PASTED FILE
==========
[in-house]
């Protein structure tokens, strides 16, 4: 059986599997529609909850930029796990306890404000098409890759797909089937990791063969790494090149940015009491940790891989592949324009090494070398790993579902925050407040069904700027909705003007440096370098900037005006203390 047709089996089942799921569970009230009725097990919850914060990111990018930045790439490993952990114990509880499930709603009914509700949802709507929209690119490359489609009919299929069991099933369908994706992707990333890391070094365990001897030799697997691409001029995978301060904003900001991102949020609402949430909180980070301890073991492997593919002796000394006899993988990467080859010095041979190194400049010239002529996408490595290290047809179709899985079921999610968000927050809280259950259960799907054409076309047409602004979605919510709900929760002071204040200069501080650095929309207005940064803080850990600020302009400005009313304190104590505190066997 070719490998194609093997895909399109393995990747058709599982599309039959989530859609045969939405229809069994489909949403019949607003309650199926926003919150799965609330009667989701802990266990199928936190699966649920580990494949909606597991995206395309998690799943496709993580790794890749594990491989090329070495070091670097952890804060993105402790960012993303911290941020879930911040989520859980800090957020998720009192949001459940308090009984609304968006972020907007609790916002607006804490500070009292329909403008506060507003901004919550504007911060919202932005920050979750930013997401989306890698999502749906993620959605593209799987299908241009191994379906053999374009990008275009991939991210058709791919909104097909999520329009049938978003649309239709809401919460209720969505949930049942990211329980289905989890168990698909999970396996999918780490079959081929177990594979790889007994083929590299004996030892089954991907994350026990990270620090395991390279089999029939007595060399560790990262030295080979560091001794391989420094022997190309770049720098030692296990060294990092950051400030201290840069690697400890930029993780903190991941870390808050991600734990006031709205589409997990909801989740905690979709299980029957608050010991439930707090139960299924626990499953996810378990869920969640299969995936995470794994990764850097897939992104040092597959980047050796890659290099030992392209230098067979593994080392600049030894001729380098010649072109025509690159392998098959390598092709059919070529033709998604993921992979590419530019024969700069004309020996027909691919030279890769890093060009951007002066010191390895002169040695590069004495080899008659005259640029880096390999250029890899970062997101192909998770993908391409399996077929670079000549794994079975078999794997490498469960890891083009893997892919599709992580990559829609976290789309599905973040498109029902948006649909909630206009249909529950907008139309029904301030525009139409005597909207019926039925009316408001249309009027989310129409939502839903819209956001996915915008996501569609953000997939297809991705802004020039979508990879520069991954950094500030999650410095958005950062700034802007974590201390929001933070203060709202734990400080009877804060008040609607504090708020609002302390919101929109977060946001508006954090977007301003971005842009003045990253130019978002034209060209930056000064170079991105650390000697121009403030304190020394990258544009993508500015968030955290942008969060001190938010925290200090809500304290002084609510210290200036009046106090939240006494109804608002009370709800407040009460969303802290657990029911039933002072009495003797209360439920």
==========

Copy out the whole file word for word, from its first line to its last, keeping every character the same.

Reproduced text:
[in-house]
């Protein structure tokens, strides 16, 4: 059986599997529609909850930029796990306890404000098409890759797909089937990791063969790494090149940015009491940790891989592949324009090494070398790993579902925050407040069904700027909705003007440096370098900037005006203390 047709089996089942799921569970009230009725097990919850914060990111990018930045790439490993952990114990509880499930709603009914509700949802709507929209690119490359489609009919299929069991099933369908994706992707990333890391070094365990001897030799697997691409001029995978301060904003900001991102949020609402949430909180980070301890073991492997593919002796000394006899993988990467080859010095041979190194400049010239002529996408490595290290047809179709899985079921999610968000927050809280259950259960799907054409076309047409602004979605919510709900929760002071204040200069501080650095929309207005940064803080850990600020302009400005009313304190104590505190066997 070719490998194609093997895909399109393995990747058709599982599309039959989530859609045969939405229809069994489909949403019949607003309650199926926003919150799965609330009667989701802990266990199928936190699966649920580990494949909606597991995206395309998690799943496709993580790794890749594990491989090329070495070091670097952890804060993105402790960012993303911290941020879930911040989520859980800090957020998720009192949001459940308090009984609304968006972020907007609790916002607006804490500070009292329909403008506060507003901004919550504007911060919202932005920050979750930013997401989306890698999502749906993620959605593209799987299908241009191994379906053999374009990008275009991939991210058709791919909104097909999520329009049938978003649309239709809401919460209720969505949930049942990211329980289905989890168990698909999970396996999918780490079959081929177990594979790889007994083929590299004996030892089954991907994350026990990270620090395991390279089999029939007595060399560790990262030295080979560091001794391989420094022997190309770049720098030692296990060294990092950051400030201290840069690697400890930029993780903190991941870390808050991600734990006031709205589409997990909801989740905690979709299980029957608050010991439930707090139960299924626990499953996810378990869920969640299969995936995470794994990764850097897939992104040092597959980047050796890659290099030992392209230098067979593994080392600049030894001729380098010649072109025509690159392998098959390598092709059919070529033709998604993921992979590419530019024969700069004309020996027909691919030279890769890093060009951007002066010191390895002169040695590069004495080899008659005259640029880096390999250029890899970062997101192909998770993908391409399996077929670079000549794994079975078999794997490498469960890891083009893997892919599709992580990559829609976290789309599905973040498109029902948006649909909630206009249909529950907008139309029904301030525009139409005597909207019926039925009316408001249309009027989310129409939502839903819209956001996915915008996501569609953000997939297809991705802004020039979508990879520069991954950094500030999650410095958005950062700034802007974590201390929001933070203060709202734990400080009877804060008040609607504090708020609002302390919101929109977060946001508006954090977007301003971005842009003045990253130019978002034209060209930056000064170079991105650390000697121009403030304190020394990258544009993508500015968030955290942008969060001190938010925290200090809500304290002084609510210290200036009046106090939240006494109804608002009370709800407040009460969303802290657990029911039933002072009495003797209360439920």